Student Loans

Does the thought of student loans make you cringe? That is perfectly understandable, but ignoring and hiding from your student loans will only make your life much harder in the long run. Instead, read the tips below to learn more about student loans so that you can control and limit your student loan debt rather than allow it to control you!

Download the Taking Out a Student Loan Handout
Download the Student Loan Repayment Handout
 
Student loans are loans provided by the federal government, the state government, private lenders, or your school to help you afford the costs of attending college.  Frequently, student loans can be repaid after graduation, but that varies by loan type and based upon your enrollment. Some student loans accrue interest while you are enrolled in school while others do not. Visit financialaid.tamu.edu to learn more about the different types of student loans available.
Student Loan Terminology
Principal – Amount borrowed.   
Interest Rate – The annual percentage charged to the student for issuing the loan.
Interest – Money charged to a borrower for receiving the student loan.
Capitalized Interest – The accumulated interest added to the borrower’s outstanding principal.
Grace Period – Period of time after graduation, leaving school or dropping below half-time attendance during which no loan payments are required.
Servicer – Collects loan payments and manages the borrowers’ repayment status
Deferment – Temporarily postpones monthly federal student loan payments. Subsidized loans do not accrue interest at this time.
Forbearance – Temporarily reduces, extends or postpones monthly federal student loan payments. Interest will accrue on loans. The forbearance option is usually available for borrowers who are not eligible for deferment.
Delinquency – The initial status assigned to a borrower who is late on making loan payments. Delinquency can negatively impact a student’s credit score.
Default – Unpaid delinquent accounts eventually go into default status. Credit scores plummet for borrowers with defaulted loans. Defaulted loans are turned over to collectors.
Are you considering using student loans to help pay for some of your college costs? Determining whether you really need a student loan, and how much student loan funds you need, are critical decisions that should be thought through carefully. Although the university provides students who submit a Free Application for Federal Student Aid (FAFSA) with an Estimated Cost of Attendance, this figure is just an estimate, and you need to analyze your actual expenses to accurately determine if you need a student loan (and if so, how much student loan dollars you truly need to cover your costs). Use all free funding options (grants, scholarships, fellowships, etc.) and consider student employment before immediately leaping to taking out a student loan.
 
Before accepting a student loan, remember the following:
  • Borrow only as much money as you need
    • Establish a budget to determine how much you need
    • Borrow money to pay for your needs, not your wants
  • Federal loans are usually preferable to alternative loans
  • Even if you don’t graduate, you are still required to repay your student loans 

If you are certain that it is necessary for you to take out a student loan to afford to attend college, then the first step in doing so is to submit your FAFSA. Learn more about how to do so on financialaid.tamu.edu. Once you have submitted your FAFSA, the university will award you whatever financial aid funds you are eligible for (including student loans) on the Financial Aid Portal (on howdy.tamu.edu). Follow the steps in the portal to apply for and receive your student loans.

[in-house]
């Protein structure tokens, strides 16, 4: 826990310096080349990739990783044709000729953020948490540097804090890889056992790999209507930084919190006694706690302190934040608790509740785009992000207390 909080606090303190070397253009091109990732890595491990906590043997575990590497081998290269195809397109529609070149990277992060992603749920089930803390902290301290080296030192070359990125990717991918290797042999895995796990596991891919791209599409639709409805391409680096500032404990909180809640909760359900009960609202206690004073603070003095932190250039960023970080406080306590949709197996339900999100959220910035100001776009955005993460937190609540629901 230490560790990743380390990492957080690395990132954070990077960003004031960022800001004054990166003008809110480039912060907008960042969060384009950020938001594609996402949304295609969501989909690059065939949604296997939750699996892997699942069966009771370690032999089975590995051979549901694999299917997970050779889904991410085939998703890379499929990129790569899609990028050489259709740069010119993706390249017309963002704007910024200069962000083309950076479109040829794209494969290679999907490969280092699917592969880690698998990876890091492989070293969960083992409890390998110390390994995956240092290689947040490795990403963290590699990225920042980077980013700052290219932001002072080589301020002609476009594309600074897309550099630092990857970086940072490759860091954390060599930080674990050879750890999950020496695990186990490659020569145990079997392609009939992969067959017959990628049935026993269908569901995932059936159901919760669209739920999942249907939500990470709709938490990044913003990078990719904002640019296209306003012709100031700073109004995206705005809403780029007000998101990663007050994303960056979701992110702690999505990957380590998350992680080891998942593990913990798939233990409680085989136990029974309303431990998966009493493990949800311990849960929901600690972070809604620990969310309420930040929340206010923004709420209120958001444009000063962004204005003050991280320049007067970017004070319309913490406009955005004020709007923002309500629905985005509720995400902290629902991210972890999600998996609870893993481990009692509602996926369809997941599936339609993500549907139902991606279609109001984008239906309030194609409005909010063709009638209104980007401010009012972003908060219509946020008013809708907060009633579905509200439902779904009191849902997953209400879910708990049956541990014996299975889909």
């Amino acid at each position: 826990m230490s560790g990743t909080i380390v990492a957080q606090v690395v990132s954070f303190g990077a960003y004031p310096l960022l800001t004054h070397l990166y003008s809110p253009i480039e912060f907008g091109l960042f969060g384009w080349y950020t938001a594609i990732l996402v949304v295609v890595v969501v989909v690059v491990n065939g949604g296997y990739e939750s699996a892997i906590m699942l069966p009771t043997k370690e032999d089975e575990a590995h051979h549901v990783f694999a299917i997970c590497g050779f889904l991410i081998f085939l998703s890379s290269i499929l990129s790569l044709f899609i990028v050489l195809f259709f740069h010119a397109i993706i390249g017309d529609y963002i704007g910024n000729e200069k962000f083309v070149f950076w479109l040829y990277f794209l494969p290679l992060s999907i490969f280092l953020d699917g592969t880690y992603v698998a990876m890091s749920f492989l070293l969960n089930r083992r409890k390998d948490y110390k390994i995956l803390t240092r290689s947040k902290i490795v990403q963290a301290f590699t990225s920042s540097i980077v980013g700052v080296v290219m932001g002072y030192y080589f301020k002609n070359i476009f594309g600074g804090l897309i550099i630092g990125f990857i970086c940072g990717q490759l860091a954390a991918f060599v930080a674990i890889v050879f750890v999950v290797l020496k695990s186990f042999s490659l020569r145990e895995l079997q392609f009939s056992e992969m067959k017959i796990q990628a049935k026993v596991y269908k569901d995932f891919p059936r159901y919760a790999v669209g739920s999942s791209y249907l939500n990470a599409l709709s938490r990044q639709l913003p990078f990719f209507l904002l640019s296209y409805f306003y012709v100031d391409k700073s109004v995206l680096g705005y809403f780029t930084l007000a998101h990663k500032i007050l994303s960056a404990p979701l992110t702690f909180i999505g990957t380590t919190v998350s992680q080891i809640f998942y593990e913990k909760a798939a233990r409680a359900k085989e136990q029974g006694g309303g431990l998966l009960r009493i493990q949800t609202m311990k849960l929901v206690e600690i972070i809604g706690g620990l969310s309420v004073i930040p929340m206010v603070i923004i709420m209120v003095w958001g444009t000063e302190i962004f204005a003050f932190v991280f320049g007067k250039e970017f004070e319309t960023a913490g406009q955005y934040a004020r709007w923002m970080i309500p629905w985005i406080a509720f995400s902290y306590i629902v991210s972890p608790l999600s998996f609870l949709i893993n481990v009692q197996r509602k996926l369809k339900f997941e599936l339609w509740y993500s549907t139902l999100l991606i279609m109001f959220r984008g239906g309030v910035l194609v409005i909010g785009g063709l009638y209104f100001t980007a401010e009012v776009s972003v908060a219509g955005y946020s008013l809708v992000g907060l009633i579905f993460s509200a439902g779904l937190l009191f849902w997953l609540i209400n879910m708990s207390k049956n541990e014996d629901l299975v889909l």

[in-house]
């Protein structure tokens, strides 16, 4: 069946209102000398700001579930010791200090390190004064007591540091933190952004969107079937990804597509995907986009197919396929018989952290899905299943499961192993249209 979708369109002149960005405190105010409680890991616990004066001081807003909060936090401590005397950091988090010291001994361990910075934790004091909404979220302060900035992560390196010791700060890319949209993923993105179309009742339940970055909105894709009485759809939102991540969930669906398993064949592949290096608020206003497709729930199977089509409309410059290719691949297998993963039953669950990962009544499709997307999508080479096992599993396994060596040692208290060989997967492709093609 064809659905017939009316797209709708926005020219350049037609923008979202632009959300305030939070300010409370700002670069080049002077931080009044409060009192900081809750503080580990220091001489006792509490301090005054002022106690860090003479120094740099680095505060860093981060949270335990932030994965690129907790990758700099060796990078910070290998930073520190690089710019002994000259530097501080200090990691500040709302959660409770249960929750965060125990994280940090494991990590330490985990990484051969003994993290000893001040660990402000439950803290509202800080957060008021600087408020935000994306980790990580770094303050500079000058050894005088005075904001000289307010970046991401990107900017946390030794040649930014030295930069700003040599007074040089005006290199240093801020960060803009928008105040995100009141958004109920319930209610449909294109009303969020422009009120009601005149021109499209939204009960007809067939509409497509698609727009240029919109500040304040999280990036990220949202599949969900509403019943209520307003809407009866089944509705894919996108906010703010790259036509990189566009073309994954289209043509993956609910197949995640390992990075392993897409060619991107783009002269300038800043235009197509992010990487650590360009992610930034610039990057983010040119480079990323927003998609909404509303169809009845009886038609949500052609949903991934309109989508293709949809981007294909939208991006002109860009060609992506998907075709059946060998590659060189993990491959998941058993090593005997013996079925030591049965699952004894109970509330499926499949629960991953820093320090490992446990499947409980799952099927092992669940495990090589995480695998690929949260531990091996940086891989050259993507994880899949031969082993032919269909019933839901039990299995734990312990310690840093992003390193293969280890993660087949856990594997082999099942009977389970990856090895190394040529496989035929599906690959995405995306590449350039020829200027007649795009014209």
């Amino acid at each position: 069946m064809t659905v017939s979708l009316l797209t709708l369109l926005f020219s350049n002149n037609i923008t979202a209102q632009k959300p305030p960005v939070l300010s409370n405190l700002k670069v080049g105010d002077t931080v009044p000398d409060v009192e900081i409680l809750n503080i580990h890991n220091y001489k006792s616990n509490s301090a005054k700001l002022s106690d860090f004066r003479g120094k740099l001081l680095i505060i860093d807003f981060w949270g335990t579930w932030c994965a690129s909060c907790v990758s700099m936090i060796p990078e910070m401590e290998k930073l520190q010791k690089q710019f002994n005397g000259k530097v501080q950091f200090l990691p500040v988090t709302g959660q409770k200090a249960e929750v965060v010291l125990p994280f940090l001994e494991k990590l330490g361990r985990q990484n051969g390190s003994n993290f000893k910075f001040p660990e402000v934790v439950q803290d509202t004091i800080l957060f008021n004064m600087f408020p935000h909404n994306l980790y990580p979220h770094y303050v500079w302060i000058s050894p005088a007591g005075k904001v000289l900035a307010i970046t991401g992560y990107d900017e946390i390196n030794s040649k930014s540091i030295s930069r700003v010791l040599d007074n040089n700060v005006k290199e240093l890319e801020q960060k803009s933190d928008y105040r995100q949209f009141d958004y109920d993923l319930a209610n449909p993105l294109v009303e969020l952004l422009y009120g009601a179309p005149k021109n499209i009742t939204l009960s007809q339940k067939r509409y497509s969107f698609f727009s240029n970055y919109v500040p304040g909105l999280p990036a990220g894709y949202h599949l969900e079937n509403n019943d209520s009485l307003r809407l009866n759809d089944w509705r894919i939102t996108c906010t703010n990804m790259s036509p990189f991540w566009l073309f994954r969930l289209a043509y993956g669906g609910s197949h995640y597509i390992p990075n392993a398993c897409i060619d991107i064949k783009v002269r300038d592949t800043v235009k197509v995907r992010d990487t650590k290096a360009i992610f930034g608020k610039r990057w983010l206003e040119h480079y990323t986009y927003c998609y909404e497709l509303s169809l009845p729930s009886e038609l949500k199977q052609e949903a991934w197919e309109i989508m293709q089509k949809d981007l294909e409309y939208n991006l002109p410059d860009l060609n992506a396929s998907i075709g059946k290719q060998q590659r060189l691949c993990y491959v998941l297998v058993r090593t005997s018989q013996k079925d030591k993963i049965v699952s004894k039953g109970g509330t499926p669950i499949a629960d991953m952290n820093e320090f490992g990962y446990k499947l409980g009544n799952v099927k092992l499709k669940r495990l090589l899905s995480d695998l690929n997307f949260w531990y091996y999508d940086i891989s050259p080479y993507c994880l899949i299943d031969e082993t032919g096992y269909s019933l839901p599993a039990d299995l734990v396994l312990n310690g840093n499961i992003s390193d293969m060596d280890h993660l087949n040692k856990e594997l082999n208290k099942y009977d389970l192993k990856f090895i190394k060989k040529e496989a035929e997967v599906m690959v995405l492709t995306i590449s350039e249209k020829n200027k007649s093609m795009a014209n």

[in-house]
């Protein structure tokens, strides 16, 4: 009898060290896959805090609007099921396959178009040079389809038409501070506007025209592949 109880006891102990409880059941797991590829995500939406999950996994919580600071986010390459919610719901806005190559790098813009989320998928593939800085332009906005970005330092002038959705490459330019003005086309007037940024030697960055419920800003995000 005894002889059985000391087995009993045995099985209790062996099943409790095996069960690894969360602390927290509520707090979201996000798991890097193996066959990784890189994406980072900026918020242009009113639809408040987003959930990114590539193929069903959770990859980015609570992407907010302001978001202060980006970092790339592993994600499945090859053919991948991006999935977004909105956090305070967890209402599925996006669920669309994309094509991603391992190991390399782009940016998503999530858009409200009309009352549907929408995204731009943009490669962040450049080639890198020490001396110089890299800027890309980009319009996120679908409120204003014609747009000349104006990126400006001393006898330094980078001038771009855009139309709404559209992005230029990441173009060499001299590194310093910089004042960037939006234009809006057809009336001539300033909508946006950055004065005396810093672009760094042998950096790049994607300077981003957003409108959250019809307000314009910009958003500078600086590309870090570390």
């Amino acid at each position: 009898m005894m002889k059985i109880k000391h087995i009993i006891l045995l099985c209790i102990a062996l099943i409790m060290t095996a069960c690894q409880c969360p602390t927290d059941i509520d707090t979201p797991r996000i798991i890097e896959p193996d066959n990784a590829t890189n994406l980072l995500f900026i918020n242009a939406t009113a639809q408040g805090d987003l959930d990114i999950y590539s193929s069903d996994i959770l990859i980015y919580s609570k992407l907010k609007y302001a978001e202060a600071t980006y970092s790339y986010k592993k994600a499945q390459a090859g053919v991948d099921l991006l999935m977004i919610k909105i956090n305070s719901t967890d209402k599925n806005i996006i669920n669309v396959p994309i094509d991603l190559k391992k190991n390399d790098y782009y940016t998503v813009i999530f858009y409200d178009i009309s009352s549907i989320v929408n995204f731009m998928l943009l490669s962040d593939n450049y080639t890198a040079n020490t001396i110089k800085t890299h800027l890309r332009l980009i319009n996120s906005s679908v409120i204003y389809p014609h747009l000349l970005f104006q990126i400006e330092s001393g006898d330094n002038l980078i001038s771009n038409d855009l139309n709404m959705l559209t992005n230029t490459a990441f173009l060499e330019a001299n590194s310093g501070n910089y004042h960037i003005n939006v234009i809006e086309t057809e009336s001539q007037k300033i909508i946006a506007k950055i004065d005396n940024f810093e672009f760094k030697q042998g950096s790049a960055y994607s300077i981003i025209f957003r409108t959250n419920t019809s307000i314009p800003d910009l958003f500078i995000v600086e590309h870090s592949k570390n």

At that time, you can also assess whether or not the funds that have been offered to you are enough to cover the costs of attending college. If you need help making this decision, do not hesitate to contact us at the ME Center.

With student loan debt at an all-time high ($1.3 trillion nationally), the anxiety about paying off that debt looms over students through college and becomes a reality upon graduation. The best way to minimize the amount of student loan debt you will have outstanding at graduation is to monitor your student loan debt every semester starting from when you first enter college! Doing so will cause you to think twice before taking out more student loan debt to buy things that you really don’t want or need while in college.
 
The National Student Loan Data System (NSLDS) allows students to monitor all of their federal student loans easily online. It provides the following information for each federal student loan you borrow:
  • The dollar amount you borrowed.
  • The interest rate associated with the loan.
  • The interest that has already accrued on the loan (if any).
  • The loan servicer’s contact information (for when you need to speak to them about your repayment options).
  • The status of the loan (whether it is in repayment, is delinquent, is in default, etc.).  
Many student loan programs allow students to postpone repayment until after graduation, but postponing repayment may not always be the best choice as your unsubsidized loans will continue to grow during college due to accruing interest. This in turn will lead to higher monthly loan payments after graduation. If you can afford it, consider paying off the accruing interest on your student loans while you are in school as it could save you a lot of money in the long run.
How much could you save?
The graph below shows the difference in the total amount you could repay on a $6,000 Federal Unsubsidized Loan if you pay the interest as it accrues compared to if you let the interest accrue over four years.

 

  Pay interest during college Do not pay interest during college
Principal $6,000.00 $6,000.00
Accrued Interest (6.8%) $0.00 $1,632.00
Loan Balance to be repaid $6,000.00 $7,632.00
Monthly Payment $69.05 $87.83
Total Interest paid on loan $2,285.69 $2,907.48

In this example, paying your interest during college would reduce your monthly student loan payment by $18 over a 10 year repayment term ($621 in total savings).  
How to pay student loan interest while in school